2011 Chevrolet Corvette Grand Sport

Way back in 1962, Zora Arkus-Duntov, head of the Corvette engineering department, began development of an all-out race car based on the upcoming 1963 model Corvette, to compete with the Shelby Cobra and Ferrari GTO. The car was to be called the Grand Sport.

Five cars were built of the 100 that were planned, but they were without the official blessing of General Motors, as the company was still holding to the corporate non-racing edict it had adopted back in 1957. The Corvette engineers had to develop the cars in the back rooms of GM facilities, and when it came time to race them, they were campaigned by private teams, with Corvette engineers just happening to be at the race tracks with suitcases full of newly developed parts.

The cars were raced for a few years in America, successfully but without any major international triumphs, and they all still exist and remain among the most valuable and legendary Corvettes to collectors and fans of the car.

It should be no surprise, then, that Chevrolet would want to build on that heritage by offering a commemorative edition of the modern-day Corvette. Actually, this was done once before, in 1996, the last year of the C4 generation, and that model is somewhat collectible, if only in the sense that limited numbers of them were made.

2011 Chevrolet Corvette Grand Sport

2011 Chevrolet Corvette Grand Sport

Now, in 2011, with so many retro and heritage cars out there, Chevrolet is once again offering a Corvette Grand Sport, and it’s more than just a few trim pieces and nameplates. A little background here. The “basic” Corvette and the performance version Z06 (an option code that also saw its beginnings in 1963) have been steadily improved and given more powerful engines over the last several years, to the point where the base model, with 430 horsepower and 424 lb-ft of torque, should realistically be perfectly adequate for all but the most hard-core speed freak.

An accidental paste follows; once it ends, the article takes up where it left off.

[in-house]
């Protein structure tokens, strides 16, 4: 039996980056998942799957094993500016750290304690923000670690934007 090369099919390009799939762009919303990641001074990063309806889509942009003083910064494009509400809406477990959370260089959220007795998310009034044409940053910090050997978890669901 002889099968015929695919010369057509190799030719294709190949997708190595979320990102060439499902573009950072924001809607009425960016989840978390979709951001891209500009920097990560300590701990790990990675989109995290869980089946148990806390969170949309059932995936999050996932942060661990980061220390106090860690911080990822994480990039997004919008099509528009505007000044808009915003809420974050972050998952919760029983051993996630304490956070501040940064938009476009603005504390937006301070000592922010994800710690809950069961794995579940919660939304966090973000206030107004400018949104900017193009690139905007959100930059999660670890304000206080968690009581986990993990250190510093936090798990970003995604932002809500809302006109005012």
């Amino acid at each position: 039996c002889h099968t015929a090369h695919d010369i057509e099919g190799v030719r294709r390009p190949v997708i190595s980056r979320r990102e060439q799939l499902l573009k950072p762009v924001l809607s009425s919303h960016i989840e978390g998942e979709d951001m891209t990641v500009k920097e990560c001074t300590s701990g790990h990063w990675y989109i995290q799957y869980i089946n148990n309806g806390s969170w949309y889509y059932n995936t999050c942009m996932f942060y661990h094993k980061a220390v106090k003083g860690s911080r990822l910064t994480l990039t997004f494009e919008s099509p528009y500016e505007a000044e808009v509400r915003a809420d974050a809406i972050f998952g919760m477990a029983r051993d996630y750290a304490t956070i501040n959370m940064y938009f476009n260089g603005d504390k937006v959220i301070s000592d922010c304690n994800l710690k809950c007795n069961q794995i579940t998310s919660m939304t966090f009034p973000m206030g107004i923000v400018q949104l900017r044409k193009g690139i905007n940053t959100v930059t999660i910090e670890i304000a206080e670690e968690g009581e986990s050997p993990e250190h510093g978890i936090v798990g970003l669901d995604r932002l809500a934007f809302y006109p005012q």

Having said that, the Z06, besides its 505-horsepower LS7 engine, has a bunch of serious performance hardware on it. So, Chevy reasoned, maybe there would be a market for an LS3-engined Vette with most everything but the engine and drivetrain from the Z06, and priced in between them. Enter the Grand Sport, which, reportedly, has already become the best-selling Corvette model, at least in the States.

Like the regular Corvette, Grand Sport is available as removable-roof Coupe or Convertible, and with manual or automatic, so there is more choice than with Z06, which is a fixed-roof manual coupe only. The Grand Sport coupe with six-speed manual comes closest to approximating the capabilities, if not the outright speed, of the Z06, as it is equipped with dry sump oil system, rear-mounted battery and differential cooler, all features that enable the GS to be a capable and reliable track-day performer.